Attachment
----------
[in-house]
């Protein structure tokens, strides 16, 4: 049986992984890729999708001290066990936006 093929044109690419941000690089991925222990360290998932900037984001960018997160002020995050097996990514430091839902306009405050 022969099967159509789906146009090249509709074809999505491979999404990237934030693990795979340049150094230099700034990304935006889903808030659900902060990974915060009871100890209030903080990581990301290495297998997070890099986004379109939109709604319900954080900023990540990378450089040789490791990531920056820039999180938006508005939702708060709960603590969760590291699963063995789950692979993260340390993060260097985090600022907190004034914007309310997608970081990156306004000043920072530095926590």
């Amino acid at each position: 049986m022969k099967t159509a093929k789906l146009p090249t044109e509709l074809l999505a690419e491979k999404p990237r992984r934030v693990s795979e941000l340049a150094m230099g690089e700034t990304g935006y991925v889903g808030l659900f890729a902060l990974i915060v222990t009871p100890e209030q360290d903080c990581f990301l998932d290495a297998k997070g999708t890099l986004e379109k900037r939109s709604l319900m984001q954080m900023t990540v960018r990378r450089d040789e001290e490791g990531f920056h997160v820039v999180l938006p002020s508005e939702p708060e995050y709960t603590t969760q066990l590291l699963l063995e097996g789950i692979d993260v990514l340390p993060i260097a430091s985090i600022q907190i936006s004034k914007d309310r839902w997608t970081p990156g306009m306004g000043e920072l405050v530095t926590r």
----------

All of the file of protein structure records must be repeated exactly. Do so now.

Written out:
[in-house]
């Protein structure tokens, strides 16, 4: 049986992984890729999708001290066990936006 093929044109690419941000690089991925222990360290998932900037984001960018997160002020995050097996990514430091839902306009405050 022969099967159509789906146009090249509709074809999505491979999404990237934030693990795979340049150094230099700034990304935006889903808030659900902060990974915060009871100890209030903080990581990301290495297998997070890099986004379109939109709604319900954080900023990540990378450089040789490791990531920056820039999180938006508005939702708060709960603590969760590291699963063995789950692979993260340390993060260097985090600022907190004034914007309310997608970081990156306004000043920072530095926590």
């Amino acid at each position: 049986m022969k099967t159509a093929k789906l146009p090249t044109e509709l074809l999505a690419e491979k999404p990237r992984r934030v693990s795979e941000l340049a150094m230099g690089e700034t990304g935006y991925v889903g808030l659900f890729a902060l990974i915060v222990t009871p100890e209030q360290d903080c990581f990301l998932d290495a297998k997070g999708t890099l986004e379109k900037r939109s709604l319900m984001q954080m900023t990540v960018r990378r450089d040789e001290e490791g990531f920056h997160v820039v999180l938006p002020s508005e939702p708060e995050y709960t603590t969760q066990l590291l699963l063995e097996g789950i692979d993260v990514l340390p993060i260097a430091s985090i600022q907190i936006s004034k914007d309310r839902w997608t970081p990156g306009m306004g000043e920072l405050v530095t926590r």